Saturday, July 07, 2007

Who is Tim Sykes?

Around two weeks ago while scanning through Elite Trader I saw two threads, one titled "Will you buy Timmay's Hedgefund book?" and the other "Hedge Fund Book." In the latter thread I saw a picture of a young guy sitting in his living room wearing a shirt with an imprint, Timmay. I read the first few pages of the thread and I was laughing at some of the jokes that some of the posters made about Tim. I was short on time so I never got to finish the thread. A day or two later I received a comment and it was from none other than Tim Sykes himself. At first I thought it was some kind of sales spam because he talked about his amazing annual returns of over 100%. Sometime later I saw a positive review on Tim's book, the American Hedgefund by Captain Kirk. That piqued my interest so I contacted Tim and he sent me an advance copy.

Tim started trading around 1998 with $12k of his bar mitzvah money. In his book he details how he was able to run up his little startup capital into well over a million bucks, how he started his hedge fund and how he garnered his current media attention. His path was not entirely smooth and there were a bunch of hurdles along the way. He shares the trading lessons and insights he gained from overcoming the setbacks.

I think one of the major theme's of the book is that the market is ever changing. One of the main factors of Tim's success is the ability to find a successful trading strategy or a number of strategies which gave him an edge over other traders. That holds true for all traders. That edge does not last forever because the market is constantly changing. In order to be able to survive a trader must be on a constant lookout for new strategies. During Tim's trading career he came up with a number of profitable strategies which helped him adapt to the changing market. He profited from the bull market rise and the subsequent crash because he was able to see a change and adapt from going long to going short. What I found interesting was his thought process and how he arrived at his strategies.
"Second, trading is a fast paced activity. Traders will pick up on any consistently successful strategy and jump on the band wagon sooner or later. Then it will change. Thanks to the entrance of newer and bigger players, consistently profitable strategies only work for so long. People continually make the same mistake of expecting someone else’s strategy to work for them. By the time they use it, it’s over and they lose. It’s just human nature to want to follow the pack. People will always shoot for greater profits when they think they have a system that seems to be working for everyone else. Stay nimble, focus on your own plan, and be willing to change. If you find a strategy that works, keep your mouth shut and your guard up."
I just finished the book and I feel inspired. I am glad to have found this book because I am at a low point in my trading. I can relate to Tim's experience easily because that is exactly what I am going through now. I did not make a million dollars but I did have some success in my trading. I used to have an edge trading NYSE stocks using tape reading but since the advent of the hybrid that edge is gone. My task now is to find new strategies that can give me an edge in this market. As long as there is volatility there will be opportunities. The book helped open my eyes to the possibilities that are out there.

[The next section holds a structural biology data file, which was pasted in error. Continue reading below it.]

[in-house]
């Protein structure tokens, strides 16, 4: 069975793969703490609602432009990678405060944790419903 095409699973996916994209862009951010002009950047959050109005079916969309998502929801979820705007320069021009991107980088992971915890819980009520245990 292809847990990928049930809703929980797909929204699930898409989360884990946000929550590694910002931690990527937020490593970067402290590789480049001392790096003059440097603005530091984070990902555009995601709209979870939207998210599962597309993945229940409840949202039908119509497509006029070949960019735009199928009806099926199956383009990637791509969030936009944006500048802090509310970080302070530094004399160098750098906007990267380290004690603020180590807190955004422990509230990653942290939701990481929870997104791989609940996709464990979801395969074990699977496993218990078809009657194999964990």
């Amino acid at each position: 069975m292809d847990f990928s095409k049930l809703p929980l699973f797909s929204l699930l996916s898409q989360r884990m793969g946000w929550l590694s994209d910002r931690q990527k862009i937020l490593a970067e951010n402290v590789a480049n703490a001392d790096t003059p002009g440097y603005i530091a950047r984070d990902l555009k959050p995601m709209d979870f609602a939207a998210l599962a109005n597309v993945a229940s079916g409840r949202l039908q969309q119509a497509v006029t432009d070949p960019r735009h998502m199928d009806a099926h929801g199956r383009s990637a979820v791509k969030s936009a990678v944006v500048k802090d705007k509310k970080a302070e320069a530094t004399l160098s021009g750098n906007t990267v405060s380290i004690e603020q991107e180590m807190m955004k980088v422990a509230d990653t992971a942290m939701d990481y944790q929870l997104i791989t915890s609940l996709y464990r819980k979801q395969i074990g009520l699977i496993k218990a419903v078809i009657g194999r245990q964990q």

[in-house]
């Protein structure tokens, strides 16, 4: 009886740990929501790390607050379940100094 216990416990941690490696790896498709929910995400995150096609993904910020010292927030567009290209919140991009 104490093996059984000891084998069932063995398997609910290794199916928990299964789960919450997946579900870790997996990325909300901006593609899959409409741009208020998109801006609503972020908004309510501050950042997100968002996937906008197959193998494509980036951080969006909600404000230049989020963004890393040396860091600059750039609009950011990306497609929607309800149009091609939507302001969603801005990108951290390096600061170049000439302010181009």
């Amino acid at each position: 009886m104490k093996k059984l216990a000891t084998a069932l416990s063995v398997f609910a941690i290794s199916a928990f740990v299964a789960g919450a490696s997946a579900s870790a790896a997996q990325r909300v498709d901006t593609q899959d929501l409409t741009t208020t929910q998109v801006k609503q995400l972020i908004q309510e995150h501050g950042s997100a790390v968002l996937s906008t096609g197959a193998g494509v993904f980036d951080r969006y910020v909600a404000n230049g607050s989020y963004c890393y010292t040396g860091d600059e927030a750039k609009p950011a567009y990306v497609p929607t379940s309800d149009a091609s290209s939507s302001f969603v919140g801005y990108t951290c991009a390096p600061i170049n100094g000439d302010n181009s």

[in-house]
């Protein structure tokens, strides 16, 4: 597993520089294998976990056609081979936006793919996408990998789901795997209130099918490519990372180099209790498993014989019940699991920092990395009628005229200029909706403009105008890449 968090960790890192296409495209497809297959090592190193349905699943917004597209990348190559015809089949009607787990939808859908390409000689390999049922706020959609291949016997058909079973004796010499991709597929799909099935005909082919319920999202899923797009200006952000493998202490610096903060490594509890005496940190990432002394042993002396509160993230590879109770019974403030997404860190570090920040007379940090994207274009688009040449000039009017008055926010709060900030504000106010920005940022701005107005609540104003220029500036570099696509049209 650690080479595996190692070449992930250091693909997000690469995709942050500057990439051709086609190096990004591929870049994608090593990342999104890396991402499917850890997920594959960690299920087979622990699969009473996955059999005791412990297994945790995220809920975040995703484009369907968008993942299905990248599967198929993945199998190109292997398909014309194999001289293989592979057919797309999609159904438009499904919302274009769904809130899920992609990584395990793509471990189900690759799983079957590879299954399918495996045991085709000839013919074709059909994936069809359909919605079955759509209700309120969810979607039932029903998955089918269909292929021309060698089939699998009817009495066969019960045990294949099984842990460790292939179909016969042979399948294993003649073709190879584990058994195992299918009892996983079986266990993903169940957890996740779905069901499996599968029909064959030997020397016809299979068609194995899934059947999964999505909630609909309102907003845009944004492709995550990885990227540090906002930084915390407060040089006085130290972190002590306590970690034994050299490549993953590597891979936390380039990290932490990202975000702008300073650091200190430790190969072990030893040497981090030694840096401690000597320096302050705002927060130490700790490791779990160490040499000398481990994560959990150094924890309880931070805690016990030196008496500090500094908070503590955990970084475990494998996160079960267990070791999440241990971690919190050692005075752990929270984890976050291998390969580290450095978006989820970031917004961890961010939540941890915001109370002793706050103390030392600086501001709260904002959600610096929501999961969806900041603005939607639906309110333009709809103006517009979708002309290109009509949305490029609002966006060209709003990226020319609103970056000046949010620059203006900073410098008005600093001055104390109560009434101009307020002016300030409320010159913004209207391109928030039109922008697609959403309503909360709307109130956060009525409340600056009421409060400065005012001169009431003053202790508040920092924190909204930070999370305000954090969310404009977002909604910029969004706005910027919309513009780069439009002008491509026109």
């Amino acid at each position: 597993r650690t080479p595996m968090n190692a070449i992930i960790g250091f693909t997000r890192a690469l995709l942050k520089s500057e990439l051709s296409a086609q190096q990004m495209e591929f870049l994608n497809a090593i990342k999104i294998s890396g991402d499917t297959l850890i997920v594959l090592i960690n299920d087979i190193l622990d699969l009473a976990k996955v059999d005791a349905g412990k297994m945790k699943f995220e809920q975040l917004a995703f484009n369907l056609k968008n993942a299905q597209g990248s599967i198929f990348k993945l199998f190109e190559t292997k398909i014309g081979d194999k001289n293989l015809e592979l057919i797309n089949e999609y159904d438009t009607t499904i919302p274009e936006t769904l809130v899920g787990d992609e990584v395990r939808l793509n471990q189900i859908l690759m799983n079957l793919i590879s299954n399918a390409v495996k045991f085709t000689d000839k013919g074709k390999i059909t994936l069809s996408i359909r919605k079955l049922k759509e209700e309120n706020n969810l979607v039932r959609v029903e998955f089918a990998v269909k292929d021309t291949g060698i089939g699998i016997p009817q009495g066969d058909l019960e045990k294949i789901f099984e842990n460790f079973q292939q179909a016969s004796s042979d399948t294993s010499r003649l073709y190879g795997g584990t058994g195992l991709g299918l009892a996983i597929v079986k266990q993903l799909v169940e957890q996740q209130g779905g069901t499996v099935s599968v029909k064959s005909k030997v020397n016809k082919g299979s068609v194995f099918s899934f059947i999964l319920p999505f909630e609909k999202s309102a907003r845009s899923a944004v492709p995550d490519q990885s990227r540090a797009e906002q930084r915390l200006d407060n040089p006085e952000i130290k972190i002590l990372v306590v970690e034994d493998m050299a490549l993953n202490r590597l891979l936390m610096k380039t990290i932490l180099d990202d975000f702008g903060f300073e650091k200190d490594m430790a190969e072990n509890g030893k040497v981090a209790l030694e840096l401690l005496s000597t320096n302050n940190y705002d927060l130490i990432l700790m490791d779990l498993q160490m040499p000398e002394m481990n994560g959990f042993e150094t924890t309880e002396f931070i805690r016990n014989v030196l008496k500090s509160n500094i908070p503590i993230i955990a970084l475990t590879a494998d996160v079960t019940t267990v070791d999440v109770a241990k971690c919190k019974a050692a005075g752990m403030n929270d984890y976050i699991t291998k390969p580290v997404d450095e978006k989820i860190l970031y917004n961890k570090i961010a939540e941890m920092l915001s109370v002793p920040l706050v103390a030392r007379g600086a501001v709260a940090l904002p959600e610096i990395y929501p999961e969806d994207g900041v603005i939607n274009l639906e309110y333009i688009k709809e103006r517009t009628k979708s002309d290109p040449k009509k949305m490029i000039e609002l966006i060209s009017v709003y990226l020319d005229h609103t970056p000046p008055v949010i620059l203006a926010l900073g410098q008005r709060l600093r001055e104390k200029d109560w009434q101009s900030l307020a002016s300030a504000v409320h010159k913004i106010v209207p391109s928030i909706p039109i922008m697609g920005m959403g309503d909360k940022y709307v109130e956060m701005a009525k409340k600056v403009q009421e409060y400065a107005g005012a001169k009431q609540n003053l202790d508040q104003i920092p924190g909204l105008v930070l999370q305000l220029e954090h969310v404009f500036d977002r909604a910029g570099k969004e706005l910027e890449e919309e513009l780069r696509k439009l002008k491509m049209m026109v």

Dinosaur Trader said...


Does this mean we can expect another name change on the blog? I think the last time you were inspired by a book you changed from One Bad Trade to One Bad-Ass Trader...

I'll check for developments...


OBAT said...

Last time I made a name change I made a some money, maybe it might be a good idea to do it again.

Ben Storey said...

Re: Sykes amateurish hedge fund book:

Is it more sad or amusing when someone's young ego spurs them to write a book when they possess neither literary skill nor talent? Sykes has commented elsewhere that his goal to become "a great teacher, not a great investor" but in this sad excuse for a tutorial he proves to be neither as his amateurish errors practically drive him from the market, credibility (what little he had) completely shredded. Perhaps, however, it's not truly his fault: let's face it, when it comes to imparting wisdom from Wall Street it is simply not possible that a raw twenty-something simply has much to say.

Not that Sykes doesn't try however. In perusing the "comments" portion of Amazon book reviews, he's certainly not reluctant to chime in and offer a defense at nearly every turn. Find me ONE other author at Amazon that feels so compelled to argue his own incompetence.

Tim Sykes should end his determined quest to become a media personality as his grating manner and decidedly non-telegenic looks suit him far better to shine shoes.

About Me

I have been trading for 5 years. It took close to a year before I became profitable. I find that I am improving gradually each year. My method of choice is scalping. My edge lies in tape reading NYSE stocks and staying on the side of the specialist. That is the method I learned when I started. As I build up my capital I will try new styles and trade new markets. In late 2006 my trading hit a rough patch after the introduction of the NYSE Hybrid system. For most of 2007, I have been on a search for new strategies that would help me adapt to the market.